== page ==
What the hell happened to The New Republic? Twenty years ago, it was a magazine full of clever, iconoclastic, and readable analysis. Today...Well, just listen to TNR editor-at-large Peter Beinart, interviewed by Bill Moyers in "Buying the War."
I had thought about writing a longer critique of TNR, whose political analysis has descended into profane silliness. However, you might hear all you need to hear straight from Beinart's lips. You'll see why a once-respectable journal of critical opinion has devolved so far, so fast. Beinart remains unapologetic that, because his lack of Middle East expertise, he credulously repeated the Administration's claims about Iraq.
Rule #8 of a sane world: People who don't know what they're talking about should be clearly identified as such.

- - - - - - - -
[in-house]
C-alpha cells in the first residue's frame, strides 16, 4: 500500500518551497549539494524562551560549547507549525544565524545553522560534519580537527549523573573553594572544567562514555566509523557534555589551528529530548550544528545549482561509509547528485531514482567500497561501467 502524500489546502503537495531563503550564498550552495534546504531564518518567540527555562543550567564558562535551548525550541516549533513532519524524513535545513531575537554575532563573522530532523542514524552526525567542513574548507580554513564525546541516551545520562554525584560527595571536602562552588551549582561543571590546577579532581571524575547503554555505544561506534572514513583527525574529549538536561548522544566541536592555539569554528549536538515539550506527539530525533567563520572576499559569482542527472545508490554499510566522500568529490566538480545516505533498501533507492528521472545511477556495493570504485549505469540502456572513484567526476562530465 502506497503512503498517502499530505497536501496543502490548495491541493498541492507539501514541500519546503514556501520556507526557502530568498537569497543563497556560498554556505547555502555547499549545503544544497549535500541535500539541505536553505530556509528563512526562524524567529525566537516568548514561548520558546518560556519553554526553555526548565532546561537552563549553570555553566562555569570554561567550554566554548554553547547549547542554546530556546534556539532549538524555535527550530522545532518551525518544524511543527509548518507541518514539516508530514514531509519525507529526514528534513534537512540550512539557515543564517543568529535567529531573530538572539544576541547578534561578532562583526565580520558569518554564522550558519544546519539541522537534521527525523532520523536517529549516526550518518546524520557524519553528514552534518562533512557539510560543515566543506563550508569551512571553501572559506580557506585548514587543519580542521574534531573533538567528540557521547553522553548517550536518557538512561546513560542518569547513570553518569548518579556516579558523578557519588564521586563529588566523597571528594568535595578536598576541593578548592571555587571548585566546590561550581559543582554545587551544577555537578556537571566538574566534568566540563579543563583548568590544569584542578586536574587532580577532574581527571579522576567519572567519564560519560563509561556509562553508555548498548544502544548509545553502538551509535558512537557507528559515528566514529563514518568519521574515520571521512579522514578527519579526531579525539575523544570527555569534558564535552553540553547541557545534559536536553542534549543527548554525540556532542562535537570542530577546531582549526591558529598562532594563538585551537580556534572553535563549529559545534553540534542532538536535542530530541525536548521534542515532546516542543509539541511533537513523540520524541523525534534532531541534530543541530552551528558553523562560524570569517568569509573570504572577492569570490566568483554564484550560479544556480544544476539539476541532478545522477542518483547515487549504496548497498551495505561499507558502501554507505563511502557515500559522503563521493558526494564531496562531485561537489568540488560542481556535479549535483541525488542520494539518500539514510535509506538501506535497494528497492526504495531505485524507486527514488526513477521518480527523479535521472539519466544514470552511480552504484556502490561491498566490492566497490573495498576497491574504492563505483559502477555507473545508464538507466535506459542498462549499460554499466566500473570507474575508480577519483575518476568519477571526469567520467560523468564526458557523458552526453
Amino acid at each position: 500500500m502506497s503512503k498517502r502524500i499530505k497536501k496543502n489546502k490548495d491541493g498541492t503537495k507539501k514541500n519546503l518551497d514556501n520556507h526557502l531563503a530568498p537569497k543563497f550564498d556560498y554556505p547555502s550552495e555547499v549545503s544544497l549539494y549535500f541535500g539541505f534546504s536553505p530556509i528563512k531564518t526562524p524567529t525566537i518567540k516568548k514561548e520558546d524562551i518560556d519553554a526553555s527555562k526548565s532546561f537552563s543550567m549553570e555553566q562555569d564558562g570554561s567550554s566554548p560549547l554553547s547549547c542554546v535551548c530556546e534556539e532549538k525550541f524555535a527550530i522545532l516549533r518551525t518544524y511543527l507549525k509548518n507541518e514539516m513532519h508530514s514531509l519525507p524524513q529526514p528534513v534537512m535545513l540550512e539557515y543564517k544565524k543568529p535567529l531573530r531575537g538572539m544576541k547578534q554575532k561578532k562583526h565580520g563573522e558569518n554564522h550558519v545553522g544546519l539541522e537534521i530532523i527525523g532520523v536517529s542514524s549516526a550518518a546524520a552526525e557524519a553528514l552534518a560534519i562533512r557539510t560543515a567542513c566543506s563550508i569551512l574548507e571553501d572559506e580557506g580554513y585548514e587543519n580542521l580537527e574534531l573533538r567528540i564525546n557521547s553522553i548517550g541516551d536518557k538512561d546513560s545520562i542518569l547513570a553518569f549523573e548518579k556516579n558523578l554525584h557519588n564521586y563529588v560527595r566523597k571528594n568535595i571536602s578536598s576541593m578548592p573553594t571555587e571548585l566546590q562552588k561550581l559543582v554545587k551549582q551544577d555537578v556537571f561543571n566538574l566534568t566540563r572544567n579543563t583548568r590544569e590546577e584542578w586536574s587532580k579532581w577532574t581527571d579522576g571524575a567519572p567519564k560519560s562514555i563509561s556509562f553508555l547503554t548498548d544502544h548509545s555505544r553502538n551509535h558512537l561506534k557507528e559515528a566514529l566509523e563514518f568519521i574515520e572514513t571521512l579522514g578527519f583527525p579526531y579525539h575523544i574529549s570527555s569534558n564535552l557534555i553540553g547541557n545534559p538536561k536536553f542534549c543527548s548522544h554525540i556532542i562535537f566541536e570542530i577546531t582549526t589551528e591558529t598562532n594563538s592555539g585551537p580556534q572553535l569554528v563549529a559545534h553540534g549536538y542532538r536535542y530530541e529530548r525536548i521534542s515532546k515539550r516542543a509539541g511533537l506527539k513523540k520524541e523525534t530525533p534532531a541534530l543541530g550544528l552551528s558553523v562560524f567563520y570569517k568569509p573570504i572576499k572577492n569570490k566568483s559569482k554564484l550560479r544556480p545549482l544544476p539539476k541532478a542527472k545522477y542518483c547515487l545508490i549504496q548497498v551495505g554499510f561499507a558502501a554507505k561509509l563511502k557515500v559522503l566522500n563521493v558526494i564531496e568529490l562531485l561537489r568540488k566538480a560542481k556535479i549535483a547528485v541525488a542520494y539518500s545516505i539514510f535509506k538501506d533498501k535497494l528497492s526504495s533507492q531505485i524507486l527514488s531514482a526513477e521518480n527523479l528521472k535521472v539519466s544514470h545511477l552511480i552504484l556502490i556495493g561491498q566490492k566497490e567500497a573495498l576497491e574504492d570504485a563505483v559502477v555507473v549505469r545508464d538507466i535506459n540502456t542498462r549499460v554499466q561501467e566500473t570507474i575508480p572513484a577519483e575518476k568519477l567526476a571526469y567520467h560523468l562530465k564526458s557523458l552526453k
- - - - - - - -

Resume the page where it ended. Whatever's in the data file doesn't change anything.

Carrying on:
During Operation DESERT STORM, I was a talking head. When Iraqi SCUDs were falling on Tel Aviv, I appeared on CNN. The anchorperson asked me, "Why aren't the Israelis using the PATRIOT missile batteries to shoot down the SCUDs?"
I paused before answering. I knew that the readiness of the PATRIOT crews was in question, but for the life of me, I couldn't remember the exact details. Rather than blurt out something that would later prove to be wrong, I said (to paraphrase myself, since I don't have a transcript), "I'm not sure. I just know that they're not ready yet."
By today's standards, I was a bad pundit. If I had blustered my way through that interview, nothing bad would have happened to me. For my career as a talking head, bravado was more important than accuracy. Uncertainty makes bad television, in today's degenerate form of broadcast journalism. Pundits are wrong all the time, but they keep getting invited back to speak to the electronic agora.
Perhaps the biggest story about the 2003 invasion of Iraq was the calamitous, borderline criminal failure of the American press.